Rebuilding takes hard work and time. It often takes things getting worse and rearranged and becoming unrecognizable before positive change is noticed.
It’s like that in the physical world of rebuilding objects. It’s like that in the medical world of rebuilding health. It’s like that in the emotional world of rebuilding hearts and relationships.
Tearing down is something we all do well in many areas of our life. Sometimes we don’t even realize how much tearing down is happening until things become distorted to us and those we love.
Once the porch railings were removed, passers-by could see all that we tried to conceal behind them and all that needed to be removed to another location during the rebuilding process.
The wicker furniture was carried out back to create a different seating group for a season.
The usable objects weren’t discarded, just relocated for awhile. Sometimes relocation needs to happen while the foundation is being rebuilt. Just because there is conflict or difficulty or relational pain to address doesn’t mean all is lost. Sometimes we need to step away to make some space. Sometimes we need to be removed from a situation for a time of healing.
The broken, rotted materials that no longer served us were collected in a pile to be discarded.
We all have broken and rotted materials to discard! Some are obvious. Others, not so much.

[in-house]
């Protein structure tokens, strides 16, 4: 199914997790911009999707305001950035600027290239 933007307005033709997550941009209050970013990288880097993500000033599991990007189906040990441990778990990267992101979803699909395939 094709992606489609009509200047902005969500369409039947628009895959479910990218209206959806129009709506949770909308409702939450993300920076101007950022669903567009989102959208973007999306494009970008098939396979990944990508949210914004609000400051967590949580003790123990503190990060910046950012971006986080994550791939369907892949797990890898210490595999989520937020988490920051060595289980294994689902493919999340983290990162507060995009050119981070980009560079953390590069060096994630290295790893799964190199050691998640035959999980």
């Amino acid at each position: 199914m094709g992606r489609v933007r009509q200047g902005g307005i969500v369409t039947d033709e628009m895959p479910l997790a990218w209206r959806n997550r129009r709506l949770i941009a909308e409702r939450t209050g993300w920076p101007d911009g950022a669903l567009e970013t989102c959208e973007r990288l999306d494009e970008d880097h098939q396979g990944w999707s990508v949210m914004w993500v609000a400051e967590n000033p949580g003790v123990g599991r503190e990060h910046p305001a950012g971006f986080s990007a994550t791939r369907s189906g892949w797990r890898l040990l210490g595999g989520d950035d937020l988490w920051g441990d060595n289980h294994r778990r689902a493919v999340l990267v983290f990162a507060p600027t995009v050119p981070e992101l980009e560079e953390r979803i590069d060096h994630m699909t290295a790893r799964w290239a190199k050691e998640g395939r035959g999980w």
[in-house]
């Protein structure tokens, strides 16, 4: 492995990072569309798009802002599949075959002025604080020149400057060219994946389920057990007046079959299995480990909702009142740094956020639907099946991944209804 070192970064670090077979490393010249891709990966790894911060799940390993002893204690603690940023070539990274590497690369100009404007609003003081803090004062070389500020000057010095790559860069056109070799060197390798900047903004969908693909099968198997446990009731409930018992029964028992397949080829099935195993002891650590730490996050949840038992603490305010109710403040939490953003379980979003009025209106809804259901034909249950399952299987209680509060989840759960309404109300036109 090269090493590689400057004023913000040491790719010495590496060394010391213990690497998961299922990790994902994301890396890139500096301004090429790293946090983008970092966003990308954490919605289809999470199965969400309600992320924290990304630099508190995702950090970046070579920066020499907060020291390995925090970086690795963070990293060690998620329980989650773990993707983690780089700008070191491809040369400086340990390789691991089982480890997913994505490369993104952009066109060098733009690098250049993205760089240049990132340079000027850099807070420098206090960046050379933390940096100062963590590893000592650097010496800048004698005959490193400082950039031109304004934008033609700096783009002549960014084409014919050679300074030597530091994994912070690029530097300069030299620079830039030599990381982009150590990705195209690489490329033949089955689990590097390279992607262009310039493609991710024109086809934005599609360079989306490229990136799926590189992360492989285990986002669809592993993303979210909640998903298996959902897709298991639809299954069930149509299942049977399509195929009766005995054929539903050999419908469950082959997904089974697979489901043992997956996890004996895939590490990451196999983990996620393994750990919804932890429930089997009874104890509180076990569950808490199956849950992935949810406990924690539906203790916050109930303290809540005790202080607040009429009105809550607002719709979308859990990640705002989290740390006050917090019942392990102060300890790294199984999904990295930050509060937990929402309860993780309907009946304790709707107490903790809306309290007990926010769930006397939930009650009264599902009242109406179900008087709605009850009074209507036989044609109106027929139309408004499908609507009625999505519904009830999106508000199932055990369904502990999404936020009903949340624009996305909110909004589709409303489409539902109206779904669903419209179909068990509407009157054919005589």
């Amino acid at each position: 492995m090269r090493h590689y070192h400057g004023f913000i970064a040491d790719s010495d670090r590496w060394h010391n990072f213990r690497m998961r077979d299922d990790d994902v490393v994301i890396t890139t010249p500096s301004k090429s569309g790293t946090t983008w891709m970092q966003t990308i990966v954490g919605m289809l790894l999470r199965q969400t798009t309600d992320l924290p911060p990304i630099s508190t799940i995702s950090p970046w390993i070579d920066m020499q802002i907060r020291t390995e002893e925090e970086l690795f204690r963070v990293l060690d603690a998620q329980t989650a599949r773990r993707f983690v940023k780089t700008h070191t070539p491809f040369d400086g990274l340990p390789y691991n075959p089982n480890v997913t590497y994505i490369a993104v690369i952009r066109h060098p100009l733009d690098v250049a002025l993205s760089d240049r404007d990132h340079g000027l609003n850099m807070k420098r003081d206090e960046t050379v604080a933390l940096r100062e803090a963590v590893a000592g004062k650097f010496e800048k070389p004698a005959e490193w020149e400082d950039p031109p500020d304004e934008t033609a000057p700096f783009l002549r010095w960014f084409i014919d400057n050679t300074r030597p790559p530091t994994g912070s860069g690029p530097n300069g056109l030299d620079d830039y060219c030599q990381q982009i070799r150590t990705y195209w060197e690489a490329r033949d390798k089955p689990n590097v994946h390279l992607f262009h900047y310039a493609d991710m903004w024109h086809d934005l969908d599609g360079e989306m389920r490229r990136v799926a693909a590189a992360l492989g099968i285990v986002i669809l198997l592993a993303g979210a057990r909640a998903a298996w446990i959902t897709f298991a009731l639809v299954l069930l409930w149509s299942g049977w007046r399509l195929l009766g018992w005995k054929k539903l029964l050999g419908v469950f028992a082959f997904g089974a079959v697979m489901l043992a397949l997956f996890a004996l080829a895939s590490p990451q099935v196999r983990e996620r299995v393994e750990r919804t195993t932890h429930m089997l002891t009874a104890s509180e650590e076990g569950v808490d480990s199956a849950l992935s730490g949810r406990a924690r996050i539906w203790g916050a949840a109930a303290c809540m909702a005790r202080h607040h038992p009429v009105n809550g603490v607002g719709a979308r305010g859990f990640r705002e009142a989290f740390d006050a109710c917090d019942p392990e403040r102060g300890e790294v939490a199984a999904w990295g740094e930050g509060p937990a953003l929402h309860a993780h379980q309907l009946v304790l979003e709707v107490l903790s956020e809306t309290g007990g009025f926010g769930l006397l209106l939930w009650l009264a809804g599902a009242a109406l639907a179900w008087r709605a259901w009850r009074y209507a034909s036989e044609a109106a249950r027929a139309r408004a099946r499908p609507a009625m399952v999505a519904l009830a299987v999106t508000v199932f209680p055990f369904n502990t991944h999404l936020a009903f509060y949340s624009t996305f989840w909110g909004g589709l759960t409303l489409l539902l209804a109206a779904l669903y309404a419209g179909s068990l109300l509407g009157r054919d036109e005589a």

Once we did what we could on our own, it was time to call in the professionals.
Sometimes we can handle relational conflicts and brokenness ourselves. Sometimes we can drink herbal tea to ease our stomach pain or calm an aching throat. But when the conflict is chronic and the stomach or throat pain increases, then it’s time to get help from those who are trained to know what symptoms to look for, what is wrong, and what steps to take to recover from the damage.
Our team of professionals had dropped by the support beams to let us know they were there when we were ready. After removing most of the rail ourselves, we realized that we needed help to finish.
It’s good to know that help is there, waiting in the wings, ready for the asking.
And so it began. Help arrived to finish the teardown and bolster support to the existing structure before removing the rotting support system and replacing it with something solid.
It’s not wrong to need help. It is human to need help. And when the pressure grows so great as to weaken a person’s structure, whether physical, emotional, or relational, it’s vital to ask for and receive the offers of help that are given. It’s vital to trust that there are those who know what they are doing and who care enough to offer support during the teardown to avoid further catastrophe.
At the end of the day, there were wooden beams replacing the columns and the porch space was cleared for some serious demolition.
In some ways this made our house look better already. It showed that we knew there was work that needed to be done and that we were taking the necessary steps to complete it. It wasn’t pretty, yet, but it was a prettier, more honest look at what was going on with our porch.
When in a physical, medical, or emotional crisis, there can be beauty in facing honestly what is happening rather than pretending that all is fine and business as usual. Things can actually begin to look better, even in the worse.
There’s more to come. . .